Journalists Reject UEC Order Limiting Reporters’ Scope

By Kyaw Hsu Mon 28 August 2015

RANGOON — Burma’s election oversight body has proposed overreaching restrictions for reporters covering a Nov. 8 general election, journalists told The Irrawaddy, that would limit the number and movement of credentialed correspondents on the day of the vote.

The Union Election Commission (UEC) sent a letter to the Interim Press Council earlier this month laying out guidelines for covering the polls. A copy of the letter obtained by The Irrawaddy states that registered news organizations can assign a maximum of three reporters to each township, and that those assigned must apply with the relevant sub-commission.

Once an applicant has submitted proof of dispatch from a legally recognized media outlet, the sub-commission will issue them a press identification card authorizing them to report on the polls in the township in which they applied.

Media professionals pointed out that attempts to monitor and limit the number of reporters in each locale could effectively restrict them to that area, as the location-specific credential might not be valid in a place beyond its point of issue.

“It is unclear if reporters will be able to move to another township from the one they are registered in,” said Thet Zin, editor-in-chief of the New Era weekly journal. Concerned that the small paper will not have enough reporters to thoroughly cover the polls if their positions are static, Thet Zin predicted that election reporting “will be difficult.”

This time it seems like the UEC is trying to control people’s right to know.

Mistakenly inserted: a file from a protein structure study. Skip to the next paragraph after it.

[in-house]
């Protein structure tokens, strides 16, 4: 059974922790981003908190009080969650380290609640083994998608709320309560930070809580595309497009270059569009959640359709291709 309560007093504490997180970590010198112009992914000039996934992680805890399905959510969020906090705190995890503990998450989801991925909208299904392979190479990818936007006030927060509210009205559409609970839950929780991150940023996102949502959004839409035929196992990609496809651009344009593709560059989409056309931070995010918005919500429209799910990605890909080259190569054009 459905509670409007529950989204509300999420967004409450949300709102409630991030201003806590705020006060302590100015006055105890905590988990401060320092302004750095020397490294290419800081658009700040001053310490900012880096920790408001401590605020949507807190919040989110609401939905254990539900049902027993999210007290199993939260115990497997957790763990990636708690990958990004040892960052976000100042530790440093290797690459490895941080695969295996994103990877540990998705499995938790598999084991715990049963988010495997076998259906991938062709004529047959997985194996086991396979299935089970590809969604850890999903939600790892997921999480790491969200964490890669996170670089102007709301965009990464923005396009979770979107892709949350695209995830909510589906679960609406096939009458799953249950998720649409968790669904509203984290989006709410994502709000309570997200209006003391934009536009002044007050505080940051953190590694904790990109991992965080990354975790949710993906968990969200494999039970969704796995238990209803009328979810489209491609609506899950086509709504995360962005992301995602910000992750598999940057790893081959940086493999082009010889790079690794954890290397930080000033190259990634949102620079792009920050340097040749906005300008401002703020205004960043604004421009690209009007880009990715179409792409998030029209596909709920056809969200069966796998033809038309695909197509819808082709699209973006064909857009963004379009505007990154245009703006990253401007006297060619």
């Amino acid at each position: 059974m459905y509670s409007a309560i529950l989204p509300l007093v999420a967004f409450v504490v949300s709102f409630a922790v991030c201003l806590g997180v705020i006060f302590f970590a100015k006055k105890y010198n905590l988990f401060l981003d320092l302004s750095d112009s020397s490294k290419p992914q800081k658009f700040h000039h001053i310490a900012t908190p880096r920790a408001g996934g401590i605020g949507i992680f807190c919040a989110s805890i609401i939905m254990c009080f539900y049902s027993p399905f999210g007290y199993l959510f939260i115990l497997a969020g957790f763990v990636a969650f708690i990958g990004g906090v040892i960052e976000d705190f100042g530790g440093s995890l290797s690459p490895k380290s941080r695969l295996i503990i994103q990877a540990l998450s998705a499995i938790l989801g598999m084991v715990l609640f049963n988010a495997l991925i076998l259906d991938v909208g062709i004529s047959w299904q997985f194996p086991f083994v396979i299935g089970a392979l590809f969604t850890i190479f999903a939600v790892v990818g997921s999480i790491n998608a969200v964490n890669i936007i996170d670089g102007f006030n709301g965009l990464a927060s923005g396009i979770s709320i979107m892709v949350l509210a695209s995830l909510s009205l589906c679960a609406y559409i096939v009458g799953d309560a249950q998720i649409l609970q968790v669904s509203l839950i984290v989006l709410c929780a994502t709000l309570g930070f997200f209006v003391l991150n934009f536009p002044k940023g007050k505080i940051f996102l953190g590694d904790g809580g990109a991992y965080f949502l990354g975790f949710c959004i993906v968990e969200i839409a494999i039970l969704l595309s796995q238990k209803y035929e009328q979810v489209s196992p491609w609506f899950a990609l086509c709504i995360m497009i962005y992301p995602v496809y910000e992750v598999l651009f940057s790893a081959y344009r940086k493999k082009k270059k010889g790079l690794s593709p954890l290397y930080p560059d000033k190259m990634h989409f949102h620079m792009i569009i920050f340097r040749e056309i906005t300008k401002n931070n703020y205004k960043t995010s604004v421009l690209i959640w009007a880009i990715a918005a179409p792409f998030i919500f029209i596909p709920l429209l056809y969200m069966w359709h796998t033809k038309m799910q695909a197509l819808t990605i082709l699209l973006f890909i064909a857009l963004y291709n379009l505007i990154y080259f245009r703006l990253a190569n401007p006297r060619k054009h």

Kyaw Min Swe, secretary of the Interim Press Council, said that a meeting will be held on Sunday between the UEC and concerned journalists to discuss ambiguities in the instructions. While the UEC claims that the directive is meant to ensure that all journalists covering the election will be bound to the commission’s media code of conduct with some degree of accountability, members of the press view the process as inherently flawed and susceptible to abuse.

“There were no such rules limiting the number of journalists during the 2010 and 2012 elections,” Kyaw Min Swe said, “but this time it seems like the UEC is trying to control people’s right to know.”

The secretary said the issue will be discussed at length with the commission during their meeting on Sunday, voicing firmly that the media “won’t follow this rule.”

When contacted by The Irrawaddy on Friday, the UEC declined to comment on the rationale behind the new rules or whether they were likely to be amended. The current regulations include an Aug. 5 deadline for reporters to register with local sub-commissions, so there is still some time to make changes.

According to the Ministry of Information, 31 daily newspaper licenses have been granted since early 2013, following decades of strict censorship under Burma’s former military regime. Of those, however, only 21 papers are currently in operation, reflecting severe financial strains in the burgeoning media industry. Of those 21 newspapers, seven are state-owned. About 400 weekly journals and 300 magazines are currently in circulation.